My Saturday, Dec. 15 book signing went really well! Thanks to those who came out and bought my Birds of Magnolia Cemetery book. It's always nice to meet fellow bird and nature lovers! Thanks also to the cemetery's super superintendent Beverly Donald for making this event possible!
My next signing is this Wednesday, Dec. 18 at the College of Charleston. I'll have a table on Cougar Mall in front of the Robert Scott Small building from noon- 2. Call or text me at 843.224.3112 if you need help with directions.
You know I never go to Magnolia Cemetery without my camera. And I'm sure glad I did as I scored some nice photos of a juvenile Red-shouldered Hawk eating a bird. Yuck, I know! But that's the nature of nature.
Through my lens and binoculars it was hard to tell what the hawk had caught and was eating. It wasn't until I got home and viewed the shots on my television and computer that I determined it was a bird. Poor thing.
OK last carnage shot, not trying to gross out people!
To be honest, I had trouble identifying this raptor. I'm certainly familiar with the adult Red-shouldered Hawk, but this may be the first time I've photographed the juvenile. My handy bird book helped, and so did Beverly Donald who first found it in the book.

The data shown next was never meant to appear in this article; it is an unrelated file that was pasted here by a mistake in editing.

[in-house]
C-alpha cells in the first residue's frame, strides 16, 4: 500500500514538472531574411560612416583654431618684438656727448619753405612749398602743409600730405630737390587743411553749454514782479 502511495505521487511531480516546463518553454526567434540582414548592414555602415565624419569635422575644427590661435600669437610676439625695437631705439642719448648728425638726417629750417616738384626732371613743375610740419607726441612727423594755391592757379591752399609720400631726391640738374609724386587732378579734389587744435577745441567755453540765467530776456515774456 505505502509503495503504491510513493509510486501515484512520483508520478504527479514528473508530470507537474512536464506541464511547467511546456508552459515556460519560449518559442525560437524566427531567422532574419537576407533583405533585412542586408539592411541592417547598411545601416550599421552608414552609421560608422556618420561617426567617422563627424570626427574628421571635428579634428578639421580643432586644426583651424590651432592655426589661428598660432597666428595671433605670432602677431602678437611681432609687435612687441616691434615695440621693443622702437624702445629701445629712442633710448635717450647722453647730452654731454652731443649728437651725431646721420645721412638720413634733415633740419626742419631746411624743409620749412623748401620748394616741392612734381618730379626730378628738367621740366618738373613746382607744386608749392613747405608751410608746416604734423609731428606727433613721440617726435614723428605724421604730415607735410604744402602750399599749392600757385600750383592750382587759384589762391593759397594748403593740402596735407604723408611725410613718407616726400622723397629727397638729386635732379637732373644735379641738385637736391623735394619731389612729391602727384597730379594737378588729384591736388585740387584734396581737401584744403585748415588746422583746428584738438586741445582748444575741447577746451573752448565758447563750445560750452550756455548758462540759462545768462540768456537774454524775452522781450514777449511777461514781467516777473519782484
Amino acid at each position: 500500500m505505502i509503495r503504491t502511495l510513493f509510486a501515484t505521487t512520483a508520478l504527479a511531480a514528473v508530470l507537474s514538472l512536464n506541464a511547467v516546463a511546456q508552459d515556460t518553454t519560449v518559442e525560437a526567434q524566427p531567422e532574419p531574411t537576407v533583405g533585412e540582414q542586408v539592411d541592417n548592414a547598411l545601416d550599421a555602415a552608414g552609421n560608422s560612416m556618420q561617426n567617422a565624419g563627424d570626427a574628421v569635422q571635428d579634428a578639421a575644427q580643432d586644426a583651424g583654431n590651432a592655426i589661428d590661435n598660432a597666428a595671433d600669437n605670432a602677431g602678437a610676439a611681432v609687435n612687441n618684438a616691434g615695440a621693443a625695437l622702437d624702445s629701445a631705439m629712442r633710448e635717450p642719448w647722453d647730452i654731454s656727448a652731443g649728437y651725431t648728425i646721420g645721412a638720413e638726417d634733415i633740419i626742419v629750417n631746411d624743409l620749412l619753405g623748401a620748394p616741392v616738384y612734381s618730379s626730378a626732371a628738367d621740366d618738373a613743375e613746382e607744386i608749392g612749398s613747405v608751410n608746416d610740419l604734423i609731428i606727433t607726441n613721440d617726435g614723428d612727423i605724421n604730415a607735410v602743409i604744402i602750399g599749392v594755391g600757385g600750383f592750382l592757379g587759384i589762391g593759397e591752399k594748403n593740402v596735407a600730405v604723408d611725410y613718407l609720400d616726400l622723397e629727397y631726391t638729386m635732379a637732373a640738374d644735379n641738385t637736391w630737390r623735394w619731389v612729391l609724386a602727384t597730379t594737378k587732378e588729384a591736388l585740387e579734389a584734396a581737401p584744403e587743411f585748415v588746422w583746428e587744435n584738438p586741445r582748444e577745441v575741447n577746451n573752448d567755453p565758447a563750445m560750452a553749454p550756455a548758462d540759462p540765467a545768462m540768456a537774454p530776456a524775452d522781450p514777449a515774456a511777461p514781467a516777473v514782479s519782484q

Across the cemetery's front lagoon, I spied a Little Blue Heron. And it spied me too!
The delightful Hooded Mergansers are back for the winter at the cemetery ponds.
The Pink-footed Goose is standing on water! OK, not really. Nice to see the pond water levels high, covering the concrete block the goose is on.
The unmistakable green head of the beautiful male Mallard. A bunch (excuse me not a bunch but a battling, daggle, doppling, lute or sword) of Mallards are currently residing at Magnolia Cemetery. Sword? Lute? Yes, they are among several official names for a group of Mallards.
A Snowy Egret having a bad hair day? No, just a gust of wind giving this elegant bird a poofy look.
I took these Osprey shots recently and haven't posted them yet. Love Ospreys!
This Osprey was clearly looking for its next meal.
The Osprey's yellow eyes and hooked bill are distinctive, to say the least.
Juvenile White Ibis at play in the back lagoon.
A group of Ibis can be called a congregation, stand and a wedge. This little factoid comes from one of my favorite online bird resources, WhatBird.com.
They were having too much fun!
The Osprey nearby didn't seem to approve.
The cemetery's sole remaining Pink-footed Goose makes fast friends with the Canadian Geese when they visit the ponds here. It's a touching thing to see really.
Magnolia Cemetery is a peaceful, reflective (literally at times) place to visit. Try to come by if you never have before.
The cemetery is located at 70 Cunnington Ave. in Charleston. It's open daily.
Peace out and Happy Holidays!